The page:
Cienfuegos, Cuba
July 21, 2016
Cuba-first experience
July 21, 2016

Our last day in Havana (at the beginning of the trip) turned out to be the best. Not only did we meet with UNEAC writers, hear about them and ourselves, and hear readings, but that night we had a wonderful meal with the family of the young professor who was to accompany us for the remainder of the trip, translate, and turn into a real friend.

The Cuban people are nothing if not warm and friendly and welcoming. We had no official guide that day and walked in the humid, sweltering heat to our meeting, past crumbling homes. I’m sorry I’m not able to give more closeups, but trust me when I say the structures were in bad shape. IMG_0725IMG_0626IMG_0623IMG_0622First, however we stopped by the mercado. There, in the open air, was one of the places people purchased food. On the left-hand part of the building, we entered and looked around at the different sort-of stands. A large board on our left listed what “commodities” (my word) were available that day,

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Board the available foods were listed on.
such things as beans, white rice, white sugar, white flour (whoever says Cubans are healthy because of their diet deficient in junk food doesn’t know what they’re talking about–yes, it’s deficient in junk food but white stuff is plentiful), and other “foods.” This was the best photo I could get considering that the people were staring at me when I was taking pictures. I was embarrassed to be caught but wanted to remember what I saw so I could appreciate my life. Each person/family has a ration of so much a month, but it’s not free, it still has to be bought.

To the right, in a covered area, were such foods as fruits and vegetables and meats, all unprotected from the elements and the flies. (I’m not here to tell you that this isn’t similar to other geographical areas of the world, I’m just reporting what I saw in Havana.) IMG_0609IMG_0610IMG_0606(There are also “grocery” stores, but unlike anything in the U.S. If you think standing in line in a Kroger or Safeway or other chain store in the U.S. is a pain, try one of these places. On another day, in another town, it took us 45 minutes to buy cookies and Cuban soda for a meeting we were attending. We were lucky to even find those things.)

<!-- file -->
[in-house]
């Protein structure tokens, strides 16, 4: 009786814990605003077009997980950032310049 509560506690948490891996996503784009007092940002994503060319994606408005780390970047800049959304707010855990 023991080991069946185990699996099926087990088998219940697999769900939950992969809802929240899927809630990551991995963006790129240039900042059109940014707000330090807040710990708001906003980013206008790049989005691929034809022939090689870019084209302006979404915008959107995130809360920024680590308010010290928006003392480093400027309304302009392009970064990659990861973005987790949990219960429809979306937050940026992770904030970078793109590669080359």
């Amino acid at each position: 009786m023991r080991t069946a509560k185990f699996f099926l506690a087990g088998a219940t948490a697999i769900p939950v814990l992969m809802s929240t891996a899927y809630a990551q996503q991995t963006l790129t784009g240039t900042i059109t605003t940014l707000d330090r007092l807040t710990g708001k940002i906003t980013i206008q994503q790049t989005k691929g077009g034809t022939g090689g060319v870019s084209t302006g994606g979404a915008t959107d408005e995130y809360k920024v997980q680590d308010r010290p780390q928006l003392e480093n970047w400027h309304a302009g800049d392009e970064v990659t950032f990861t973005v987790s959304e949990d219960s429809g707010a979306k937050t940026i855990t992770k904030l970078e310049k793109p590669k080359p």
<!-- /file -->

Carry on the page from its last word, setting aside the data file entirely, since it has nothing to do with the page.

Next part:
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We circled through the mercado and continued on our way to the meeting with the writers. This particular branch of UNEAC, which I believe is the main headquarters, is located in a beautiful old house that was owned by a famous Cuban poetess IMG_0675IMG_0674who for some reason was pretty much left alone. We toured the house briefly prior to the meeting.IMG_0691IMG_0689
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Some of us and them.
Cuban Writers
Cuban Writers

After the tour, we spent several hours with other writers, exchanging information about ourselves, hearing each other read, and later taking some of them to lunch to the Mediterraneo Havana restaurant.IMG_0716 The meals we treated these folks to were the kind of meals their salaries don’t allow them to eat regularly, if at all. Red Snapper. Beef. Pork. Several courses. Welcome cocktails. Drinks with the meals, wine and beer. Imagine being a professor of English at $24.00 a month. People think that’s equivalent, that they can live well off that, but that is a myth. They don’t starve, but they don’t prosper. Give me capitalism any old day. (Well, less of what we have now, more of what we had in the past.)

And that night, we had dinner with Profesora Susana and her family. Lovely, proud, friendly people who live in a house made up of 3 apartments which houses 3 couples and an uncle. If I understand, they keep adding on. Professional people living the best they can in difficult circumstances, nevertheless welcoming, generous and seemingly happy.

Smiley-faced Cuban profesora Susana, our hostess. A lovely new friend.

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